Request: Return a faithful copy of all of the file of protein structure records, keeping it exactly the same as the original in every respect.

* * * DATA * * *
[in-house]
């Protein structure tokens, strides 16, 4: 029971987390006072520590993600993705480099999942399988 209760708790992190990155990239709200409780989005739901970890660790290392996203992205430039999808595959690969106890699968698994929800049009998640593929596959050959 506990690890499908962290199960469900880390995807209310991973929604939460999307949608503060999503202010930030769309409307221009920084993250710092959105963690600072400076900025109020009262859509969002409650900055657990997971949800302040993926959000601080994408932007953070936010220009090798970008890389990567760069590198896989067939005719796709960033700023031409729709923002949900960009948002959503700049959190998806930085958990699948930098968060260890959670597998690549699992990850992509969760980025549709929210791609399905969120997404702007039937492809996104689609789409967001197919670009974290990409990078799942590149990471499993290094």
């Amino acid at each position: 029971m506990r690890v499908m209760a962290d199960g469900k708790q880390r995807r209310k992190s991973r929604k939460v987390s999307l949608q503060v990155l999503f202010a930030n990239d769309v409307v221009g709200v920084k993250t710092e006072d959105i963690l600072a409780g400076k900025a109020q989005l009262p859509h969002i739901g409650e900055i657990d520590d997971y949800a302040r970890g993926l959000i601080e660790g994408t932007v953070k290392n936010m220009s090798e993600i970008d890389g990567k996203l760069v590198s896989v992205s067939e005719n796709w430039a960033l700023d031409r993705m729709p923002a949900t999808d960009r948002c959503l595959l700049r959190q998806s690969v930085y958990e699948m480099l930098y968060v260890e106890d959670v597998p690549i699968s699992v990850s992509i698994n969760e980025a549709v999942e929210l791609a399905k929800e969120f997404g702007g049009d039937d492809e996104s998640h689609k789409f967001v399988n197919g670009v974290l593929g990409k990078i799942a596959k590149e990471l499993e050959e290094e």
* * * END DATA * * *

[in-house]
């Protein structure tokens, strides 16, 4: 029971987390006072520590993600993705480099999942399988 209760708790992190990155990239709200409780989005739901970890660790290392996203992205430039999808595959690969106890699968698994929800049009998640593929596959050959 506990690890499908962290199960469900880390995807209310991973929604939460999307949608503060999503202010930030769309409307221009920084993250710092959105963690600072400076900025109020009262859509969002409650900055657990997971949800302040993926959000601080994408932007953070936010220009090798970008890389990567760069590198896989067939005719796709960033700023031409729709923002949900960009948002959503700049959190998806930085958990699948930098968060260890959670597998690549699992990850992509969760980025549709929210791609399905969120997404702007039937492809996104689609789409967001197919670009974290990409990078799942590149990471499993290094």
């Amino acid at each position: 029971m506990r690890v499908m209760a962290d199960g469900k708790q880390r995807r209310k992190s991973r929604k939460v987390s999307l949608q503060v990155l999503f202010a930030n990239d769309v409307v221009g709200v920084k993250t710092e006072d959105i963690l600072a409780g400076k900025a109020q989005l009262p859509h969002i739901g409650e900055i657990d520590d997971y949800a302040r970890g993926l959000i601080e660790g994408t932007v953070k290392n936010m220009s090798e993600i970008d890389g990567k996203l760069v590198s896989v992205s067939e005719n796709w430039a960033l700023d031409r993705m729709p923002a949900t999808d960009r948002c959503l595959l700049r959190q998806s690969v930085y958990e699948m480099l930098y968060v260890e106890d959670v597998p690549i699968s699992v990850s992509i698994n969760e980025a549709v999942e929210l791609a399905k929800e969120f997404g702007g049009d039937d492809e996104s998640h689609k789409f967001v399988n197919g670009v974290l593929g990409k990078i799942a596959k590149e990471l499993e050959e290094e």